Vouchers and gift cards are a certain type of discount which be paired with individual products, entire categories, or just the vanilla stand alone voucher. They enable store owners to pass out codes which can be used during checkout to receive a discount. Vouchers are a very effective means of converting the customer or getting repeat business from existing customers.
Vouchers are often used as a means of increasing the effectiveness of external marketing by including voucher codes with e-mail marketing campaigns, in print media, or on billboards.
Gift cards are basically a variation on the voucher with the main difference being that we’re not really dealing with a discount anymore as a customer will pay full price for the privilege of using the
With ads and discounts in place you’ll want to target customers with your message. For that purpose targeting is often used. Basically targeting will enable a store owner to configure who should be exposed to a particular message and determine when a discount should be triggered for a customer. Targeting often works by collecting information about the anonymous user on the site: Which products did she look at during the visit, which ones are displayed right now, what was the entry point into the store, any search terms which brought her to the store in the first place.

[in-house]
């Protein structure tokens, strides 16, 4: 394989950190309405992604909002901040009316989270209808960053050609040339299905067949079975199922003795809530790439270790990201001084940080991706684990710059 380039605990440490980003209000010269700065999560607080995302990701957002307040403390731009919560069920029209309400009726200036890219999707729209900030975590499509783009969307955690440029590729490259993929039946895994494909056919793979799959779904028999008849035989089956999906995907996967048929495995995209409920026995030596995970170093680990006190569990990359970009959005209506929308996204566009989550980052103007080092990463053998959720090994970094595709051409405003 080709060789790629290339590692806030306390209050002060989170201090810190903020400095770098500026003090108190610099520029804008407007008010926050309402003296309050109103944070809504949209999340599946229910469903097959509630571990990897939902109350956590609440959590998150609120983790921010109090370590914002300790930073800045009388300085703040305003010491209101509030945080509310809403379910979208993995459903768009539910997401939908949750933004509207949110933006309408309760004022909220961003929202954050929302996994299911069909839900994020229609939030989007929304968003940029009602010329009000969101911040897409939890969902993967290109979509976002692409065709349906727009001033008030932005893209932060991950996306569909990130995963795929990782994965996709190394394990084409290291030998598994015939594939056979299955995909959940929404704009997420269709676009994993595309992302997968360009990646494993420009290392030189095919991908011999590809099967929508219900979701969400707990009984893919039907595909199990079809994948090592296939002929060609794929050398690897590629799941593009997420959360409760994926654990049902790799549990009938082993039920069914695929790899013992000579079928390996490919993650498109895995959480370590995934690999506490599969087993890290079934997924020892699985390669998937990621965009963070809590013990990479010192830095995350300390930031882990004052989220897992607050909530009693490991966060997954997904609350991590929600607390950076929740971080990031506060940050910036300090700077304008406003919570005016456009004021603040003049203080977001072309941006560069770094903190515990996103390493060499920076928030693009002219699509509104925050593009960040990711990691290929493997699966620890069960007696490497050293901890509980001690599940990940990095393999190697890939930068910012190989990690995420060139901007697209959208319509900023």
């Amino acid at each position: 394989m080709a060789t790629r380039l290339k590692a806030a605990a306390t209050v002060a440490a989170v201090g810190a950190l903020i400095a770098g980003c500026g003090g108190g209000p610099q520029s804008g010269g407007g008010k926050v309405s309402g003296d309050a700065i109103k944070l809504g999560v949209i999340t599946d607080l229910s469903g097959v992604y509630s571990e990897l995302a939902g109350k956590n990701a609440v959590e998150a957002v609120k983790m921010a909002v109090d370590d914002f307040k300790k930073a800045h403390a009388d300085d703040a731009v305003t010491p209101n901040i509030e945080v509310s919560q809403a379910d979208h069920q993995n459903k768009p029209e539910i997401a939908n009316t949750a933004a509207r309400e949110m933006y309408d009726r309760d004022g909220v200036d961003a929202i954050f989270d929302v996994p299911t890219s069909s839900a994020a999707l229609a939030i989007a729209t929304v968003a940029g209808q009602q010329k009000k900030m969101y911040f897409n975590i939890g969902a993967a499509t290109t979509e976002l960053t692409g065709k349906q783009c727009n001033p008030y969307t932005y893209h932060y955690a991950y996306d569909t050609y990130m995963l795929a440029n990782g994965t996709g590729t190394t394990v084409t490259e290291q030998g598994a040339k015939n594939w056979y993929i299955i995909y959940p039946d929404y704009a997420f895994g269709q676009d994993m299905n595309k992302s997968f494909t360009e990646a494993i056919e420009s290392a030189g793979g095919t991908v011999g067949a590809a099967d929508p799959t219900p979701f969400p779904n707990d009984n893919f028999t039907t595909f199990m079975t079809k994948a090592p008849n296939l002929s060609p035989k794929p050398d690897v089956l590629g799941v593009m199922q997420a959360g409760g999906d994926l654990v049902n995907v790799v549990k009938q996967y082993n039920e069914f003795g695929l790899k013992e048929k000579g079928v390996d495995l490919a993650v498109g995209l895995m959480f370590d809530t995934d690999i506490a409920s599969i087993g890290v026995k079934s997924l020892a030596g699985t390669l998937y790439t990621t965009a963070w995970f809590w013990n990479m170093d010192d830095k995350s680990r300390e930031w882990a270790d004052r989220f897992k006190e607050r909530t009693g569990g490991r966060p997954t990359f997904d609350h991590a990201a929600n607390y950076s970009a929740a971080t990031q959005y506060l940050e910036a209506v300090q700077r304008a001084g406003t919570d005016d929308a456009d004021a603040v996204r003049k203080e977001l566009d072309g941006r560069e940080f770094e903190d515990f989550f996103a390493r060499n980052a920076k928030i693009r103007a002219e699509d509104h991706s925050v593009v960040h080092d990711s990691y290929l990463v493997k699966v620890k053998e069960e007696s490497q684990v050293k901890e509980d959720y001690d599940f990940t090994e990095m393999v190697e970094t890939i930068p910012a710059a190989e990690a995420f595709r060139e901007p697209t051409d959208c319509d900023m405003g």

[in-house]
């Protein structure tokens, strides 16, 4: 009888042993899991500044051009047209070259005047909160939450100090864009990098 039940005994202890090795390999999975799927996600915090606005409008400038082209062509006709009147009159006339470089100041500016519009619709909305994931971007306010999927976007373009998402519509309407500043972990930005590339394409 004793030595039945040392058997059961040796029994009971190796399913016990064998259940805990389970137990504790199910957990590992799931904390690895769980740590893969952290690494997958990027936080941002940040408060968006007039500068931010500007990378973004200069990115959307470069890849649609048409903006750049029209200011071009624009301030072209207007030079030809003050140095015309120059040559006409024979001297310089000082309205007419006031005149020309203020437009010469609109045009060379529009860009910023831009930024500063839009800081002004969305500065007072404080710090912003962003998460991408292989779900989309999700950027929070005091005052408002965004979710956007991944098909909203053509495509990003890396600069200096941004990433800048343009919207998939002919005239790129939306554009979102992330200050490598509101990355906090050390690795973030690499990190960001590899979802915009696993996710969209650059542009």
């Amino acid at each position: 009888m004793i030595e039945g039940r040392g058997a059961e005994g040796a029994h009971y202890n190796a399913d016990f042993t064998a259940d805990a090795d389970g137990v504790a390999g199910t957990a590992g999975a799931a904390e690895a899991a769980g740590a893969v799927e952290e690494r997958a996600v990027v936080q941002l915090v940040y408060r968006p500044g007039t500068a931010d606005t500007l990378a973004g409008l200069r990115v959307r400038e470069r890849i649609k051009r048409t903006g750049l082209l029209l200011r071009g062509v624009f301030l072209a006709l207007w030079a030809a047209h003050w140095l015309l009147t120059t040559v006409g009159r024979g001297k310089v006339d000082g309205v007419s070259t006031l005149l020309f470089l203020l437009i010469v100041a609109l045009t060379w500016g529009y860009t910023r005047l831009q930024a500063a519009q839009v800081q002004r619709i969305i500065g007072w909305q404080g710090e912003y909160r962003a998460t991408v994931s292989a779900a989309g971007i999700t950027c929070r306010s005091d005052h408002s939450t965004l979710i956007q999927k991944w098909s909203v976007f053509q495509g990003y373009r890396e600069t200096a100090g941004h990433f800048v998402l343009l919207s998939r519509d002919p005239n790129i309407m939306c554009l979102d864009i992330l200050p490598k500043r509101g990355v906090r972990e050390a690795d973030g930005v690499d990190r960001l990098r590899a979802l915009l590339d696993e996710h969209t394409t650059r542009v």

These are the basics, but often you’ll go a step farther and start building a profile about a given customer. By categorizing content and products the profile will be become more complete over time and as that happens targeting will become ever more precise to the point where the anonymous customer can be placed in a segment.
Once the customer logs in the profile will often be carried over and the store owner will know even more about the particular customer. A scary example of this in practice is Amazon, which it seems will pick up which products you look at and some days later will send a targeted e-mail to you offering a special on…. exactly the products you viewed.